Pablo Martinez Monsivais  /  AP
Two weeks ago, Schwarzenegger shared the stage with the Bushes at a fund-raiser in Santa Monica, Calif.
updated 8/31/2004 6:59:56 PM ET 2004-08-31T22:59:56

California Gov. Arnold Schwarzenegger has much to offer President Bush and the GOP at this week’s Republican National Convention, from star power to middle-of-the-road political appeal.

Schwarzenegger also stands to gain some political gravitas and good will from the party.

But there are risks on both sides. Schwarzenegger could tarnish his moderate credentials by aligning himself with a president and a national party that are unpopular in his home state. Bush risks getting overshadowed by a star who doesn’t always stick to the script.

“It’s a challenge to write a speech for Schwarzenegger because his real strength and charisma comes as the political outsider fighting the demons, fighting the dragons,” said Barbara O’Connor, director of the Institute for the Study of Politics and the Media at California State University, Sacramento. “And he can’t fight the dragons there. He has to support the dragons.”

Schwarzenegger will speak Tuesday during prime time, a plum spot that guarantees live coverage on network television. Aides said he will give a personal, 15- to 20-minute speech about his evolution from Austrian bodybuilder to Hollywood movie star to Republican governor, and that he’ll be effusive in his support for Bush.

He plans to “give a personal story of why he’s chosen to be in the Republican Party,” said spokesman Rob Stutzman.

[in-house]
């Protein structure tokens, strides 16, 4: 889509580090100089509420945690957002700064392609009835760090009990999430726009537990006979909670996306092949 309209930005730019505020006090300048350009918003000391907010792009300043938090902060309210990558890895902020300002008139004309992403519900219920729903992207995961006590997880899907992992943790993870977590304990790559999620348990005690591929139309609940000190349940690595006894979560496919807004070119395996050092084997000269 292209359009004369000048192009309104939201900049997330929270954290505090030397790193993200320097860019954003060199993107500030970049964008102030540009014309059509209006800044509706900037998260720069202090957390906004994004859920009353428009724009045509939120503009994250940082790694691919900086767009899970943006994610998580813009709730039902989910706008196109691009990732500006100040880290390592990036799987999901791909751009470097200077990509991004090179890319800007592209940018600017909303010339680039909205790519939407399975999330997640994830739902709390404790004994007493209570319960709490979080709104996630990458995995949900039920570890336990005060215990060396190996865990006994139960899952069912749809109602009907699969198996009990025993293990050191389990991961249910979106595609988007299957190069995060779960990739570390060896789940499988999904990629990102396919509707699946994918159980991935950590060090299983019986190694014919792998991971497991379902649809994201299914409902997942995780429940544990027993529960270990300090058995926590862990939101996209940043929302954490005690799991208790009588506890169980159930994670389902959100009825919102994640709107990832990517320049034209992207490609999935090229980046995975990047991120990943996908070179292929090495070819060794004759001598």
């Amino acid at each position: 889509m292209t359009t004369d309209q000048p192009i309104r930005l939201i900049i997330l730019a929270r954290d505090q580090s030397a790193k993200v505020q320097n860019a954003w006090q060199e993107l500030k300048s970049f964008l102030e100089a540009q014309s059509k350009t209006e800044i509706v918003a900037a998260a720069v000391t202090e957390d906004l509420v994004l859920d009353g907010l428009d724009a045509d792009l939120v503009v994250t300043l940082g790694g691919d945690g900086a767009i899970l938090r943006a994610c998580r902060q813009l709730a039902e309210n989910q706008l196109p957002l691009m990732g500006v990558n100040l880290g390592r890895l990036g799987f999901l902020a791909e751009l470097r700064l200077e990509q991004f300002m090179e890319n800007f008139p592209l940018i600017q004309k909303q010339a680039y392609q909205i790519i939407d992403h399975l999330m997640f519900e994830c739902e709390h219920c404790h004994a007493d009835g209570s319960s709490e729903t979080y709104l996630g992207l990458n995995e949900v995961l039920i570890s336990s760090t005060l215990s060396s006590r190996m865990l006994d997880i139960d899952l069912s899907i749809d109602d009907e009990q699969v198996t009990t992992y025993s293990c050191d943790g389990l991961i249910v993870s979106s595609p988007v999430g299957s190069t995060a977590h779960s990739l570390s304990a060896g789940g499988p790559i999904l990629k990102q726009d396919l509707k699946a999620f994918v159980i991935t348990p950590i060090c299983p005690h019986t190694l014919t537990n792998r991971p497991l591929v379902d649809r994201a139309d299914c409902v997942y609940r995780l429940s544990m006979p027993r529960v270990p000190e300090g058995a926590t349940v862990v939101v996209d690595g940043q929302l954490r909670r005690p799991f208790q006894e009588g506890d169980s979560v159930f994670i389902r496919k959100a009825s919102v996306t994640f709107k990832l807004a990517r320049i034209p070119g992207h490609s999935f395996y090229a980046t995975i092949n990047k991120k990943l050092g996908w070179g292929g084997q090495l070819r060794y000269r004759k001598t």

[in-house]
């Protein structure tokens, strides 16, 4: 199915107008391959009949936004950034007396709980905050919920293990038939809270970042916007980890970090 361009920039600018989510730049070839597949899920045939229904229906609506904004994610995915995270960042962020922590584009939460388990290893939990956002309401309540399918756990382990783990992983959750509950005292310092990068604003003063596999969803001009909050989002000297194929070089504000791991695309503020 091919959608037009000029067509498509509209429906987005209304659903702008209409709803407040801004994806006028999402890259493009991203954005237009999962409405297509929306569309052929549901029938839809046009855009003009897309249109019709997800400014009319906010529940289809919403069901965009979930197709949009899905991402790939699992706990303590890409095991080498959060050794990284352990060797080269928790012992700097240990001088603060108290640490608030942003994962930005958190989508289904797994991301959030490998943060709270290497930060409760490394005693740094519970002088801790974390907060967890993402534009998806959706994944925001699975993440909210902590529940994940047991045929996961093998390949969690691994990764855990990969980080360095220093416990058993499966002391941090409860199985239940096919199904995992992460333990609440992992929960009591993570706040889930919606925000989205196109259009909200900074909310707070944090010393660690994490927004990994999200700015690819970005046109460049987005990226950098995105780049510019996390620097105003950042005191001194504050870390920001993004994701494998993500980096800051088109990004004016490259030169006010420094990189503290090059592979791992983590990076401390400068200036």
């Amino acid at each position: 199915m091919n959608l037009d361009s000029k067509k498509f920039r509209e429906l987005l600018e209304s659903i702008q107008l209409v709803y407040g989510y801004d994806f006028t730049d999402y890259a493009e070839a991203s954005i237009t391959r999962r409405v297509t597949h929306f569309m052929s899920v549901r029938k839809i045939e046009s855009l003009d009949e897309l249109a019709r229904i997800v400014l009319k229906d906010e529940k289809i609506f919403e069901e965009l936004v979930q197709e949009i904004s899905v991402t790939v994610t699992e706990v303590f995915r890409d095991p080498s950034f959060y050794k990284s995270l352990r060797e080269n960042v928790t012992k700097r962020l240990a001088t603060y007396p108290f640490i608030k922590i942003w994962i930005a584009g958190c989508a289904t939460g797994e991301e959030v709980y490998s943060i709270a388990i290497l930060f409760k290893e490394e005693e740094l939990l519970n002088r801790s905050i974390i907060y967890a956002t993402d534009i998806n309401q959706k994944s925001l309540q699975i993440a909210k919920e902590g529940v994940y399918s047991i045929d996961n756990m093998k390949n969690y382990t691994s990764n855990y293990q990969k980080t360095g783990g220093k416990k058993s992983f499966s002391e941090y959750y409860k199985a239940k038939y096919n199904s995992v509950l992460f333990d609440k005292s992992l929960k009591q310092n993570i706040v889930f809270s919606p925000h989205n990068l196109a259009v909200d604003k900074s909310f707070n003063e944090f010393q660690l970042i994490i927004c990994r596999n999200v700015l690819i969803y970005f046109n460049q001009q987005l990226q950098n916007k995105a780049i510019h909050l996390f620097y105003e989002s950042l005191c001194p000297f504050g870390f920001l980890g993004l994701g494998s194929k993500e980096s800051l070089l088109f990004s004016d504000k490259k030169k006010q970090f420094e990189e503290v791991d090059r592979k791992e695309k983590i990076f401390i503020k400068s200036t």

Stutzman said the White House didn’t vet the speech, but “I believe they’re very pleased” at what will be a “real landmark event in the governor’s young political career.”

Schwarzenegger took office last November after voters recalled Democrat Gray Davis. The actor-turned-governor has remained wildly popular despite bruising battles with the Democrat-controlled Legislature.

Now he has a chance to position himself as a national political leader.

“What he gets out of it, I think, is a chance to show that he’s done this on more than just a whim — at least to show the rest of the country,” said delegate Mark Leyes, a city councilman in Garden Grove, Calif. “That he can do it with a good nature and good sense of humor as well, but that he’s as serious a politician as anybody.”

But Schwarzenegger must proceed carefully in his support for Bush, since he and most voters in Democrat-leaning California oppose the president on issues from gay marriage to oil drilling. Schwarzenegger’s approval rating stood at 65 percent in California in a poll this month, while Bush’s was 40 percent.

So far, Schwarzenegger’s embrace of Bush’s re-election effort has been cautious. They’ve appeared together in the state, but the governor has sent mixed signals about campaigning outside California.

“He has everything to lose and nothing to gain,” said delegate Mark Leggio, a Southern California auto dealer. “He can be characterized as a Republican, a far-right extremist, a pro-Bush guy. There’s so much Bush hatred out there.”

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